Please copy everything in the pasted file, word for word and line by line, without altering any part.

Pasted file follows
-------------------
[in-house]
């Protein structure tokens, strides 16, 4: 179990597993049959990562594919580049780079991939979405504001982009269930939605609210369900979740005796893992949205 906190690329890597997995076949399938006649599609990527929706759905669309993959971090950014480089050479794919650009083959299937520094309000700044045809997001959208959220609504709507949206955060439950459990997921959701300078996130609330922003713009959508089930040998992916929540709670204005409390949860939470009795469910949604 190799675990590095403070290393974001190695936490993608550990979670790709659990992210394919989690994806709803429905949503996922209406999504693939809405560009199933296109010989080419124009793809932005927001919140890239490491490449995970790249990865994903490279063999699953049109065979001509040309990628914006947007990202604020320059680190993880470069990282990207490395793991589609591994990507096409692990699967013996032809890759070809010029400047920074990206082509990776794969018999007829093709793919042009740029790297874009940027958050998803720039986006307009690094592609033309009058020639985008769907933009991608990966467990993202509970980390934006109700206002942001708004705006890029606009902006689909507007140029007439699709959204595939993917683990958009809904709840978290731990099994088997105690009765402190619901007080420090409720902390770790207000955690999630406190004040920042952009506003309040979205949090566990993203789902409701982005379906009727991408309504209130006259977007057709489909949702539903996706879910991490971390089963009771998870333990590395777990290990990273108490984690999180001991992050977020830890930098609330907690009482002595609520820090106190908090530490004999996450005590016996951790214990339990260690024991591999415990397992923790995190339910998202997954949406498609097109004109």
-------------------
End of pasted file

[in-house]
């Protein structure tokens, strides 16, 4: 179990597993049959990562594919580049780079991939979405504001982009269930939605609210369900979740005796893992949205 906190690329890597997995076949399938006649599609990527929706759905669309993959971090950014480089050479794919650009083959299937520094309000700044045809997001959208959220609504709507949206955060439950459990997921959701300078996130609330922003713009959508089930040998992916929540709670204005409390949860939470009795469910949604 190799675990590095403070290393974001190695936490993608550990979670790709659990992210394919989690994806709803429905949503996922209406999504693939809405560009199933296109010989080419124009793809932005927001919140890239490491490449995970790249990865994903490279063999699953049109065979001509040309990628914006947007990202604020320059680190993880470069990282990207490395793991589609591994990507096409692990699967013996032809890759070809010029400047920074990206082509990776794969018999007829093709793919042009740029790297874009940027958050998803720039986006307009690094592609033309009058020639985008769907933009991608990966467990993202509970980390934006109700206002942001708004705006890029606009902006689909507007140029007439699709959204595939993917683990958009809904709840978290731990099994088997105690009765402190619901007080420090409720902390770790207000955690999630406190004040920042952009506003309040979205949090566990993203789902409701982005379906009727991408309504209130006259977007057709489909949702539903996706879910991490971390089963009771998870333990590395777990290990990273108490984690999180001991992050977020830890930098609330907690009482002595609520820090106190908090530490004999996450005590016996951790214990339990260690024991591999415990397992923790995190339910998202997954949406498609097109004109």